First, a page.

9. What Are The Common Symptoms/Warning Signs Of Alzheimer’s Disease?
Answer: Symptoms/warning signs of AD may include the following:
- memory loss or unexplained confusion that interferes with daily activities
- difficulty in performing familiar tasks and chores
- problems speaking, understanding, reading or writing
- forgetting words or substituting inappropriate words
- disorientation to time and place (e.g., getting lost in familiar surroundings)
- poor or decreased judgment (e.g., wearing a winter coat on a hot summer day)
- problems with abstract thinking (e.g., difficulty balancing a check book)
- misplacing things in inappropriate places (e.g., putting the iron in the freezer)
- changes in mood or behaviour (e.g., rapid mood swings for no apparent reason or cursing)
- drastic changes in personality (e.g., suspiciousness)
- lack of interest and involvement in usual activities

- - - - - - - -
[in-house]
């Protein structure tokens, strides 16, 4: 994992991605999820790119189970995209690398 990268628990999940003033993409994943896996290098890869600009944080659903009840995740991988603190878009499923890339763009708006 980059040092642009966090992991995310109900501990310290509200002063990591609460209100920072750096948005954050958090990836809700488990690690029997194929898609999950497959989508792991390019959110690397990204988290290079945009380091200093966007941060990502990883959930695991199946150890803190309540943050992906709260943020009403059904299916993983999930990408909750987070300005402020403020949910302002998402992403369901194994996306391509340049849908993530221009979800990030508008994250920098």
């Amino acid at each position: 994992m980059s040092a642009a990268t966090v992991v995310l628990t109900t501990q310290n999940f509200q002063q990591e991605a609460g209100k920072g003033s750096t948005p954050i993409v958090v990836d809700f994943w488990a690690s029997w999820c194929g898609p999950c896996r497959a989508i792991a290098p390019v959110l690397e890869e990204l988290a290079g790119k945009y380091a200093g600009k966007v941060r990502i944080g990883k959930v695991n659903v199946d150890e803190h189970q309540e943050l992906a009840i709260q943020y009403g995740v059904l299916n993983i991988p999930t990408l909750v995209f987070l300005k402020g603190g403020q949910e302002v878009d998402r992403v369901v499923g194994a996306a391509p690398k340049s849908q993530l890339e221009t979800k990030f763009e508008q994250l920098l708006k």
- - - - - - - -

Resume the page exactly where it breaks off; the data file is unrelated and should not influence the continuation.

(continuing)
· Asking the same question over and over again.
· Repeating the same story, word for word, again and again.
· Forgetting how to cook, or how to make repairs, or how to play cards – activities that were previously done with ease and regularity.
· Neglecting to bathe, or wearing the same clothes over and over again, while insisting that they have taken a bath or that their clothes are still clean.
10. Can You Prevent Alzheimer’s Disease?
Answer: No prophylactic treatment or intervention can prevent Alzheimer’s disease. Researchers are learning, however, that lifestyle choices that keep mind and body fit may help lower the risk of developing the disease. These choices include being physically active; eating healthy foods including fresh fruits, vegetables and fish; keeping your brain challenged; reducing stress, keeping an eye on your blood pressure, blood sugar and cholesterol levels; avoiding traumatic brain injury; and keeping socially active.
Some people believe that avoiding aluminum in cooking utensils (pots and pans) reduces your risk of developing Alzheimer’s disease. Although there’s been a lot research into the connection between aluminum and Alzheimer’s disease, there’s no definite evidence to show a link. The disease appears to develop when the different risk factors combine. This includes older age, genetics, lifestyle and environmental factors. These factors overwhelm the natural capacity of the brain to deal with them.